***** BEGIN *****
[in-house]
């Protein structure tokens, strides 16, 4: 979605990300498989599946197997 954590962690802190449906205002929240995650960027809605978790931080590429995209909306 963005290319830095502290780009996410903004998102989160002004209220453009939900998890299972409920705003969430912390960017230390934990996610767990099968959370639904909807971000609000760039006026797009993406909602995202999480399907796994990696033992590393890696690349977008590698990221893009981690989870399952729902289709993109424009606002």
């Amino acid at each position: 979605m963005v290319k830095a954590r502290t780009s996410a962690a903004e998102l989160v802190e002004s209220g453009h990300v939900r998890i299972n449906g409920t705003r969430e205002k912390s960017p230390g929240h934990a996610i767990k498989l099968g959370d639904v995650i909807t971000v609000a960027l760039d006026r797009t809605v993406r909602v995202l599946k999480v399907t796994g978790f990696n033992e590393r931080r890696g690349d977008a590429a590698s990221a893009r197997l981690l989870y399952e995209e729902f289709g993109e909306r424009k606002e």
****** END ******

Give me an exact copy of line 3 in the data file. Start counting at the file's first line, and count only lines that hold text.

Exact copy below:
């Amino acid at each position: 979605m963005v290319k830095a954590r502290t780009s996410a962690a903004e998102l989160v802190e002004s209220g453009h990300v939900r998890i299972n449906g409920t705003r969430e205002k912390s960017p230390g929240h934990a996610i767990k498989l099968g959370d639904v995650i909807t971000v609000a960027l760039d006026r797009t809605v993406r909602v995202l599946k999480v399907t796994g978790f990696n033992e590393r931080r890696g690349d977008a590429a590698s990221a893009r197997l981690l989870y399952e995209e729902f289709g993109e909306r424009k606002e």